Early Millie Session, MIT Memorial
Thank you. Good afternoon, everybody. Gene, nice to see you. I am Mario Vecchi. I was a graduate student under Millie from 1970 through 1975, and, during those years, it was my good fortune to really become close — not only to Millie — but to Gene and their children. In all the years that followed after MIT, we remained close.
Celebrating Millie's life obviously should focus on all the impressive contributions that she has made to science and teaching. Over the course of the day, you will hear many stories about her research and academic contributions. Although I have only shared in those achievements in a very small way, I would like to spend a few minutes speaking about Millie as a friend and as a person, and to explain how close and meaningful she was in my life and to my family.
I feel so inadequate to find the right words to describe the deep feelings of gratitude and appreciation I have had and will always have for Millie as my mentor and friend. I will try my best, with the help of some old faded photographs, to remember and to share the best human qualities of Millie that contributed so much to so many lives that she touched.
Working for Millie, as a graduate student, always provided the most wonderful opportunity to be stimulated and to express your creativity. Millie’s students were a continuous thread of contributions and personal support. This is not an abstract statement; it reflected very tangible benefits that were passed from student to student.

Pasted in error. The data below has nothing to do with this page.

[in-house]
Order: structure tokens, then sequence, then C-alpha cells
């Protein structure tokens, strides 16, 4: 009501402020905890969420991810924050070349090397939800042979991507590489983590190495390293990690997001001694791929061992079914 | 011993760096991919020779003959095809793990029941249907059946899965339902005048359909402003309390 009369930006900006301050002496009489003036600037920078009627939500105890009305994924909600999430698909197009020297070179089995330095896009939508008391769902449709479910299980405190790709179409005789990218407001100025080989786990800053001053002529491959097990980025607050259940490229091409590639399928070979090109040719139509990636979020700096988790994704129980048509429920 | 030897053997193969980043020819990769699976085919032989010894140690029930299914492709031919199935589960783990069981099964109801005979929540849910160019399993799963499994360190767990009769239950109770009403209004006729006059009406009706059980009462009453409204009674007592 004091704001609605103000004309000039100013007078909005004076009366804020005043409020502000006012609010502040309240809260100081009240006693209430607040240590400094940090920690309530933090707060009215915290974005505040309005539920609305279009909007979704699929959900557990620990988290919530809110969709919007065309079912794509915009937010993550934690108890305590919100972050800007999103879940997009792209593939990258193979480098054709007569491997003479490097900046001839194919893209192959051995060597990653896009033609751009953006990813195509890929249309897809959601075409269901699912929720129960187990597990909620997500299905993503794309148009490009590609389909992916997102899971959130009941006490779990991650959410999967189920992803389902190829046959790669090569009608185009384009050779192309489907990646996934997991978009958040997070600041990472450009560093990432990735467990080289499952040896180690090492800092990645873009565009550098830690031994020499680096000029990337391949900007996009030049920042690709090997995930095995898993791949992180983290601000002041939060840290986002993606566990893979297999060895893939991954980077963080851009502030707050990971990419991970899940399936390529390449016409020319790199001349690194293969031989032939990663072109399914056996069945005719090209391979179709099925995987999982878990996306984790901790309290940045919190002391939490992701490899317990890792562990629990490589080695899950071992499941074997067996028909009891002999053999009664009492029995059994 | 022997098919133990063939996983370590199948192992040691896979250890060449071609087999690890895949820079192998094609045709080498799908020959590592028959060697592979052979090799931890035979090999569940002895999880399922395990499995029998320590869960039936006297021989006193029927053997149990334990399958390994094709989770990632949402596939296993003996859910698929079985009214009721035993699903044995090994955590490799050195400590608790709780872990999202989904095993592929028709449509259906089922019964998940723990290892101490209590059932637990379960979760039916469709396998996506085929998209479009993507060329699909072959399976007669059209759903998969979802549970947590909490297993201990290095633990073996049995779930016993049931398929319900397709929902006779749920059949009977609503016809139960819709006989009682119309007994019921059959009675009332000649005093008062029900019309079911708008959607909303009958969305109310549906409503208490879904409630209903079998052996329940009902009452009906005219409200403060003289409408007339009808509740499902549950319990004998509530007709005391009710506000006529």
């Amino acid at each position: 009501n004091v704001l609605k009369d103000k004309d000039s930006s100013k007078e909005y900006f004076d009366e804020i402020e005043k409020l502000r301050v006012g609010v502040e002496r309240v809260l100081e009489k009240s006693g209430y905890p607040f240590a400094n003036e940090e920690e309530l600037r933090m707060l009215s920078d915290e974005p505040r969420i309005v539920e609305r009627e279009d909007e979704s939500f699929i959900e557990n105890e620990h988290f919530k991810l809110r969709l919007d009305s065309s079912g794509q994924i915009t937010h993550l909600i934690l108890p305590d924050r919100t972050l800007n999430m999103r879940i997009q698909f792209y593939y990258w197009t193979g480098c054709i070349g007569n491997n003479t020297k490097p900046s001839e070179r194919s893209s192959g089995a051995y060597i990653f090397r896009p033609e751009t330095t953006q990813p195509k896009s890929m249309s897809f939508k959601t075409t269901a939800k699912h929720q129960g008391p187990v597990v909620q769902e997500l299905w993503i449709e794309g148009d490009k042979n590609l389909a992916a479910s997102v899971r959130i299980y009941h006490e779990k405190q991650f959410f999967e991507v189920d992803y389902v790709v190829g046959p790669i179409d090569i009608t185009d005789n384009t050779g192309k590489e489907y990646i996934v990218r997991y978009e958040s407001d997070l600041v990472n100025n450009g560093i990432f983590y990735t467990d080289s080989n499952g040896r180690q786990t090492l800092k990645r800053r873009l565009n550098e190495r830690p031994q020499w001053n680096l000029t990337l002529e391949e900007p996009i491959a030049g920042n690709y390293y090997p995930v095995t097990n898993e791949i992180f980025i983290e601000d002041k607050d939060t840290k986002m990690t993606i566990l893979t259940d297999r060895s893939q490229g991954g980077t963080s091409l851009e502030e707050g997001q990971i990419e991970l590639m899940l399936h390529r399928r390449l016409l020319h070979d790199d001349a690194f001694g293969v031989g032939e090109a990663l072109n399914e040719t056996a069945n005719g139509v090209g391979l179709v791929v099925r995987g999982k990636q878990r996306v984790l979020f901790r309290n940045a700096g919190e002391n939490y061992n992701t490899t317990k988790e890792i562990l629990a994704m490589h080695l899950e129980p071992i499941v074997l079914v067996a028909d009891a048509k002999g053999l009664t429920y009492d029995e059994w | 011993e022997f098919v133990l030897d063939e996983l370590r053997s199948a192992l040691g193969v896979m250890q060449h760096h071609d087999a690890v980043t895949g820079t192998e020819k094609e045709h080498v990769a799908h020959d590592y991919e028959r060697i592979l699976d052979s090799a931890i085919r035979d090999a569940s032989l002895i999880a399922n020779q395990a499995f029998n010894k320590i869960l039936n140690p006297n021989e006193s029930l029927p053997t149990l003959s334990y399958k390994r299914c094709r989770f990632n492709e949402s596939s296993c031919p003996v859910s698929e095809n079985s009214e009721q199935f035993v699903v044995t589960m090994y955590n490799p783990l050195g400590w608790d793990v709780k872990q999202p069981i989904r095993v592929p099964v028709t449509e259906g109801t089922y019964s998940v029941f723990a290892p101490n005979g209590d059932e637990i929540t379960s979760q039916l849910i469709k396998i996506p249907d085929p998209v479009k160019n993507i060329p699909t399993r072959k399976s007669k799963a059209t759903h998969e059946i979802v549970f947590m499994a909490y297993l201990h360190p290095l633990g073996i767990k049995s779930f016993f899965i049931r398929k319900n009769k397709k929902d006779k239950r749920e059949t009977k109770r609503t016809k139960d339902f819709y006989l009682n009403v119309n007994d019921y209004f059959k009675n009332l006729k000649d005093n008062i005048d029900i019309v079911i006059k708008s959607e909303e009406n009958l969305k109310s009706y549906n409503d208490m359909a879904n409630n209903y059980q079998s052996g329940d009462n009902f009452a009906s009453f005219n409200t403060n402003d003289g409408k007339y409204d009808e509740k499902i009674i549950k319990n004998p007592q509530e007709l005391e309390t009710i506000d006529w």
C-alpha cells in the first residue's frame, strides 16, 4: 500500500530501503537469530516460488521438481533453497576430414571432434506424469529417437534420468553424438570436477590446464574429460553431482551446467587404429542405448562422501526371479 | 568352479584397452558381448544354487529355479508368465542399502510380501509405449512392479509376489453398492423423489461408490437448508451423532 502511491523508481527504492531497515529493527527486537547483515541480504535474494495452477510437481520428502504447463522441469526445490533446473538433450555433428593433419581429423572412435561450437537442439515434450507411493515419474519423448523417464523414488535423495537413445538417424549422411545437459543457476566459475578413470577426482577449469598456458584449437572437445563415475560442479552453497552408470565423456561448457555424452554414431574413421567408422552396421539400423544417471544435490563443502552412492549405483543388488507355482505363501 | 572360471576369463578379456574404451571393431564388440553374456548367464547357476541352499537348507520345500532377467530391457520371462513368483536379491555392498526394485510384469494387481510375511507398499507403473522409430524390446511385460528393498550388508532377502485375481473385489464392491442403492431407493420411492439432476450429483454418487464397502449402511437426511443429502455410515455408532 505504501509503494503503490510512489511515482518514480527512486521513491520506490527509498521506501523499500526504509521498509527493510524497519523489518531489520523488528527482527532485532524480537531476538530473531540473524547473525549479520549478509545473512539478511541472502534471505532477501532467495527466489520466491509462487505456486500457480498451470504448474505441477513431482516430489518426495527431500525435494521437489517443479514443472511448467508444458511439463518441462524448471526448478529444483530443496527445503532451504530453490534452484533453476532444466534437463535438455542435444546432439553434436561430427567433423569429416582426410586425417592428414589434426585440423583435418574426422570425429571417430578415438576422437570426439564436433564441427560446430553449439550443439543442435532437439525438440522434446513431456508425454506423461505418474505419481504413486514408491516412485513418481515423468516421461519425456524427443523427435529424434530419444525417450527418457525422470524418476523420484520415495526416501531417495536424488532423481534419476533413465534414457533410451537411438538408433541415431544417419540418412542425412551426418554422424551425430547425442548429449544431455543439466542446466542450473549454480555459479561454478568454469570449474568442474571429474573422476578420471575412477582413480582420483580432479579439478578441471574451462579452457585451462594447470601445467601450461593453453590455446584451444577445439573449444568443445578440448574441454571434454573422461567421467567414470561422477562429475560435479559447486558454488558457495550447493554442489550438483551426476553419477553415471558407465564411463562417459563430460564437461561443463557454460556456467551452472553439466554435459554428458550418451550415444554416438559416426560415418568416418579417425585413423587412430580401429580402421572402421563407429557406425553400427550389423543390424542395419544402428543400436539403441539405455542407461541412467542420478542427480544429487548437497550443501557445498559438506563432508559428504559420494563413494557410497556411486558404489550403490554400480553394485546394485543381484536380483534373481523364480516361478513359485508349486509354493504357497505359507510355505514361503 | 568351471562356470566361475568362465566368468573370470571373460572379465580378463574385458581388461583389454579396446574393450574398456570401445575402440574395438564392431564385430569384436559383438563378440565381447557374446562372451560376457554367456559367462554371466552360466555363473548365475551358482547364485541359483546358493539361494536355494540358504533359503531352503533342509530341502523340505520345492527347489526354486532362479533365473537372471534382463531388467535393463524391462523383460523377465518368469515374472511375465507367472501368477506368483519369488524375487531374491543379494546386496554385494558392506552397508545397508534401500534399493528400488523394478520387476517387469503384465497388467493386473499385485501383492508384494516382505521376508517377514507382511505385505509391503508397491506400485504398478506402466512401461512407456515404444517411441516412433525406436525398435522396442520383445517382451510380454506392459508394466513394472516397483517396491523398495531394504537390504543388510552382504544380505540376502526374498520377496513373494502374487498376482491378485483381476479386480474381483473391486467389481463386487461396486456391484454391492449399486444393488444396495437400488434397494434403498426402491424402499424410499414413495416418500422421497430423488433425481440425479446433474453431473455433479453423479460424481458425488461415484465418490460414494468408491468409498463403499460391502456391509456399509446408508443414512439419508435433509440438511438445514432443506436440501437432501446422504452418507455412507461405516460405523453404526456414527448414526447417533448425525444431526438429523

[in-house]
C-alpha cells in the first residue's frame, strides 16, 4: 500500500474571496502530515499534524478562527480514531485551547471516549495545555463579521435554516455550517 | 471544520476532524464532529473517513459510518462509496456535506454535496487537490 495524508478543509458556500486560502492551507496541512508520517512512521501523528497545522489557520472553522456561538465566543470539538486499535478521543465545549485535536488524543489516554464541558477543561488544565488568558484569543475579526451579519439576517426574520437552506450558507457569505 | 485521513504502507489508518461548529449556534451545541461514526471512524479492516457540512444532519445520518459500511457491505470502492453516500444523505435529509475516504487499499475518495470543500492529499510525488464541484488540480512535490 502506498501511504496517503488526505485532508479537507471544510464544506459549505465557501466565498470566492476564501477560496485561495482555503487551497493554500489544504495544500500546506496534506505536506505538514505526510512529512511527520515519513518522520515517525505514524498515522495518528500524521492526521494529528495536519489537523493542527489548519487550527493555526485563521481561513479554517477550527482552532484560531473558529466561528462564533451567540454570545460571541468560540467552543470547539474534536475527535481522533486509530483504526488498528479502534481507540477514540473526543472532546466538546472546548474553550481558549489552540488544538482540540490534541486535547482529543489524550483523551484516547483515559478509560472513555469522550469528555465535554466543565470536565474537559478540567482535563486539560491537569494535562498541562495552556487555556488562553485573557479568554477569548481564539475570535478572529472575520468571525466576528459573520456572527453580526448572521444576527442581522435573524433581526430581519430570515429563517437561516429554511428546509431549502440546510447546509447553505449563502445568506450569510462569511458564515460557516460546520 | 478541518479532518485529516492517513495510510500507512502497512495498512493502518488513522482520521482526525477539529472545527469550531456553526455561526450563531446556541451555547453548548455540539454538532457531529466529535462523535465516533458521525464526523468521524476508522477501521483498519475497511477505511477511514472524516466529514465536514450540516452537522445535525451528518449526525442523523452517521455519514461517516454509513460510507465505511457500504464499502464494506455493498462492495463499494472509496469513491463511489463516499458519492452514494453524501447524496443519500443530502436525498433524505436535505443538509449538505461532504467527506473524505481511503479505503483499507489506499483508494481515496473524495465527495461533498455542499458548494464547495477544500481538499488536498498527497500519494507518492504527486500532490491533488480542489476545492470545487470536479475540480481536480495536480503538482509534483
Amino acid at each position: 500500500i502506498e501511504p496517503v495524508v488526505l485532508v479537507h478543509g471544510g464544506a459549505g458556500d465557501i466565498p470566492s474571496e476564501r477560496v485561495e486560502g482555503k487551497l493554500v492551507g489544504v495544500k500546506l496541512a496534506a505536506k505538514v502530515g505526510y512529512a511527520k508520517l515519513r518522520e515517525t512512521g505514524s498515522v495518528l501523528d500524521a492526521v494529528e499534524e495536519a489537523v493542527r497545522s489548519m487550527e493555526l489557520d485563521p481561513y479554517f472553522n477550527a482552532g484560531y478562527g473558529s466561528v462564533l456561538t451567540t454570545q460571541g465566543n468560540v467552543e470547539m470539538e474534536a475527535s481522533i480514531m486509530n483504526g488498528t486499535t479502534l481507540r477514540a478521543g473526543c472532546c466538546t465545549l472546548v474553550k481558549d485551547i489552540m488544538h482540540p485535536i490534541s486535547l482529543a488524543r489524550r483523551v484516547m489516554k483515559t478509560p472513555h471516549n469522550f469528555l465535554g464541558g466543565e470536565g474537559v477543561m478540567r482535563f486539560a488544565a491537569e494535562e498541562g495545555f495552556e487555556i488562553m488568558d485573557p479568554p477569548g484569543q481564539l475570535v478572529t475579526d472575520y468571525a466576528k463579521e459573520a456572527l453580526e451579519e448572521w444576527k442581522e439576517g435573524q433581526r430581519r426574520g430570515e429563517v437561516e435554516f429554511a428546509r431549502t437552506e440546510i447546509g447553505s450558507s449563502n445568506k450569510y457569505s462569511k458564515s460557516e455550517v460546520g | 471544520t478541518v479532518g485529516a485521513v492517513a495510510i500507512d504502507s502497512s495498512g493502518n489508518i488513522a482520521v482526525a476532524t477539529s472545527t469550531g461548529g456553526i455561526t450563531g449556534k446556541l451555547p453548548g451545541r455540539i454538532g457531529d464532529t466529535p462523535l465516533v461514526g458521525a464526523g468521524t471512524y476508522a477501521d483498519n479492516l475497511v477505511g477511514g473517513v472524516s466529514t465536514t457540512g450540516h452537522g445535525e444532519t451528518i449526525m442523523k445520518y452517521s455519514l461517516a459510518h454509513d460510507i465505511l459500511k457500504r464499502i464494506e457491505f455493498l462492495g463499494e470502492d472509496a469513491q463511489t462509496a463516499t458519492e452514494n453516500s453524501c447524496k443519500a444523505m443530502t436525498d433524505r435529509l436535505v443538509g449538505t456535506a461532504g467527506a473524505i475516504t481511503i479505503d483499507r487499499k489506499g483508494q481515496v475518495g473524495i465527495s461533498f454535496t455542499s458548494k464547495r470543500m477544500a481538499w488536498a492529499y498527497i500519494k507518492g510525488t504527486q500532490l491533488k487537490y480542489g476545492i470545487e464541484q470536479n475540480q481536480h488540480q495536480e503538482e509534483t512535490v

In this picture from 1971, you can see parts of a magneto-optical set up at the National Magnet Lab. It was literally hand-built by her students. The far infrared CO2 laser, with all the needed control and measurement electronics, was built by students before me. I'm not sure, Dennis, if you had a hand in it. The superconducting magnet that I'm standing next to and staring at — it was built by me, and it was the contribution that I left there as my contribution to the experimental infrastructure, which the students that came after me could use and improve. It is, indeed, part of the MIT culture to be open and creative, but it was the special blend of excellence and support emanating from Millie that made our group particularly productive and engaged and supportive.
Of course, an evening at Millie's house was always a highlight for us students. At the core of Millie’s success was the person she was, and the values she brought to her work and her personal life. Her family was a very visible example for all of us. Millie and Gene created the most inspiring environment for their children and for all their friends.
How could you not be swept by the wave of happiness that existed in Millie's house? The good food, the warm smiles, the musical performances — it was meaningful happiness. It was a happiness rooted in the values that she had. It was happiness rooted in respect. It was happiness rooted in caring. And it was happiness rooted in gratitude for the opportunities that life could provide.
You should recall I come from Venezuela. In the summer of 1977, I had the privilege of hosting the Dresselhaus family — all of them — as part of Millie's partial sabbatical year at the Instituto Venezolano de Investigaciones Cientificas (IVIC), which was the research institute I worked at after I left MIT. The new generation of Dresselhauses also came, of course. And they got a chance to meet another Mario, whom you can see in the photo above — he is my young cousin from Italy. That summer was a wonderful experience for all of us.